It can be a little confusing to figure out where the indefinite articles “A” and “An” are used. Here is the proper way to use them.
Note to Reader: A and An rules may differ in different countries. These rules are based in America and may or may not apply elsewhere.
EditUsing “A” Correctly
- Use “A” before all words that begin with consonant sounds. In English, nearly all words that begin with consonants will be preceded by the article “A.”
- For example: a pet, a door, a green onion, a cat, a hysterical joke.
- Understand that there are some exceptions to this rule. Some words may be spelled beginning with vowels but be pronounced with initial consonant sounds. Words that begin in h, y, u, and eu or “e” are common words that can cause confusion.
- Use “A” when u makes the same sound as the y in you: a union, a unicorn, a used napkin, a usability study.
- Use “A” when o makes the same sound as w in won: a one-legged man.
- Use “A” when eu or “e” makes the same sound as y: a European trip, a ewe lamb
- Do not use “A” when the h is silent.
- Read words aloud if you’re unsure. Sometimes, the way the word looks on the page is not enough to tell you which article to use. Read the word aloud in the way it sounds appropriate to you, and then base your article use on that.
EditUsing “An” Correctly
- Use “An” before all words that begin with vowel sounds. In English, nearly all words that begin with vowels will be preceded by the article “An.”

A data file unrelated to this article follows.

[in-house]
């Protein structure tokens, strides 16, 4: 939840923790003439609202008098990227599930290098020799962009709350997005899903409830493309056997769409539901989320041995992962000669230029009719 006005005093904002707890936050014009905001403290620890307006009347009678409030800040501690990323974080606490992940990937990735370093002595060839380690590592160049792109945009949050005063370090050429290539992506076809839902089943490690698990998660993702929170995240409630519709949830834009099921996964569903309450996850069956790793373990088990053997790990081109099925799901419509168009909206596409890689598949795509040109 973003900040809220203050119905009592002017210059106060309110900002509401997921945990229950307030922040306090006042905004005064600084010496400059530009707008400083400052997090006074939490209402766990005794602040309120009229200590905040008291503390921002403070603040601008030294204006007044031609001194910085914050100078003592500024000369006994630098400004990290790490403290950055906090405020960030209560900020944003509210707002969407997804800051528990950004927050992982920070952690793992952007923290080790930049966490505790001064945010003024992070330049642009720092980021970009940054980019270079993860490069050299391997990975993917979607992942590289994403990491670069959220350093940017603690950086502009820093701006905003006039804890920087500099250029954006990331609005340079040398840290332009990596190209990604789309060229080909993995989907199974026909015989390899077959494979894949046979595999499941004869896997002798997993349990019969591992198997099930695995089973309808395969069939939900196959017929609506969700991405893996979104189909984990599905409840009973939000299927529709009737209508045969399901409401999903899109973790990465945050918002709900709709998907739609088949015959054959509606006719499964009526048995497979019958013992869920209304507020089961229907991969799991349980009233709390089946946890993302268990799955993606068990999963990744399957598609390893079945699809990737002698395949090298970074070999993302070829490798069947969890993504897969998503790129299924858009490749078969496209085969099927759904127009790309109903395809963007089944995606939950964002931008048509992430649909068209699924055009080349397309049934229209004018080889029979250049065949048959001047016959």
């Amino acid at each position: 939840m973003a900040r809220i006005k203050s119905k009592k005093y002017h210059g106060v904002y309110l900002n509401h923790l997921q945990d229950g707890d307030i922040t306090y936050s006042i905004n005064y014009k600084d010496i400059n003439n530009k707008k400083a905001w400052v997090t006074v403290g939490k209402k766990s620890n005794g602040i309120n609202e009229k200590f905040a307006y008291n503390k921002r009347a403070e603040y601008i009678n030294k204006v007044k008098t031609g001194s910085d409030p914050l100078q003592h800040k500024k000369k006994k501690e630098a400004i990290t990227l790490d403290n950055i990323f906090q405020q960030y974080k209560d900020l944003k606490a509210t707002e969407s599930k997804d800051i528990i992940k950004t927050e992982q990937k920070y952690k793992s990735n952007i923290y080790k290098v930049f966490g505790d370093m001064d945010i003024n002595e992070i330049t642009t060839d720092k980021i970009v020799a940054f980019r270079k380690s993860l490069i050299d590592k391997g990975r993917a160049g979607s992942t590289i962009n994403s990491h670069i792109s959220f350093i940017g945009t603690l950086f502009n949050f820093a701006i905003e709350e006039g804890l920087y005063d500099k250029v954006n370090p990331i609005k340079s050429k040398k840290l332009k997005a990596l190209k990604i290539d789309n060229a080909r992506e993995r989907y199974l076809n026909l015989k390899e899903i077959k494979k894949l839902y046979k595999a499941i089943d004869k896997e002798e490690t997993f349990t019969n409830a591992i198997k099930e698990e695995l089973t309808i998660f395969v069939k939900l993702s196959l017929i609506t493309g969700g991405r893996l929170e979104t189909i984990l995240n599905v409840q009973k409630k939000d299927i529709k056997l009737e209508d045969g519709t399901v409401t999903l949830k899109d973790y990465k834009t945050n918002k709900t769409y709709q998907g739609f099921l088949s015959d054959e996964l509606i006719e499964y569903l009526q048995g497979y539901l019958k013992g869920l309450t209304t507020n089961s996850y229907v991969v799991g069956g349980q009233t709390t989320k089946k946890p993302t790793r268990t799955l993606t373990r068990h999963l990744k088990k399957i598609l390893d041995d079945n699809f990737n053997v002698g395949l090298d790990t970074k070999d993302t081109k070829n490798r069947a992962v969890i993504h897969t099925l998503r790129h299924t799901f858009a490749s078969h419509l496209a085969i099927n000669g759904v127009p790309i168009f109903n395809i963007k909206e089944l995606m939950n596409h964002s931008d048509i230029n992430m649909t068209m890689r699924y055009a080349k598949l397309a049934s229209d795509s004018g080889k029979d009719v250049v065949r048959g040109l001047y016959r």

- For example: an apple, an elbow, an Indian.
- Understand that there are also some exceptions to this rule. Some words may be spelled beginning with consonants but be pronounced with initial vowel sounds. Words that begin in h are the most common causes of confusion, but there are some other letters that can pose a challenge, too.
- Use “An” before a silent h: an hour, an honorable peace, an honest error.
- Use “An” before words that are spelled with consonants but pronounced with vowel sounds: an MBA.
- Understand that pronunciation may vary depending on geographical location. For example, British and American pronunciation of certain words varies dramatically, particularly words beginning in h such as “herb.” In American pronunciation, the h is silent, so correct usage would be “an herb.” But in British pronunciation, the h is pronounced, so correct usage would be a herb.
- Understand that the word “historic” is a special case. There is substantial debate over whether the correct usage is “a historic event” or “an historic event.” Nearly all style handbooks and usage guides prefer “a historic event,” citing the consonant sound explanation given in this article. However, you may see “an historic” crop up from time to time, particularly amongst British writers.
- Some American writers will also use “an” with longish words (three or more syllables) beginning with H, where the first syllable isn’t accented: “a hypothesis,” “an habitual offender.”
Edit“A” vs. “An” Usage Chart
- It’s interesting to note that these rules for “a” and “an” also apply to the word “the”. Although “the” is always spelled the same way, the “e” in it can be pronounced as in “umbrella” or as in “me”. Normally (when you’d use “a”), pronounce it as “umbrella”. But when you’d use “an”, you should pronounce it as “thee” (like “me”).
- “A” and “An” are indefinite articles, meaning they don’t refer to a particular or special word. If you need something to get you to work, but any old car will do, you would say “I need a car.” If you need a very specific car, such as one you share with your roommate, you would say “I need the car.”
EditSources and Citations
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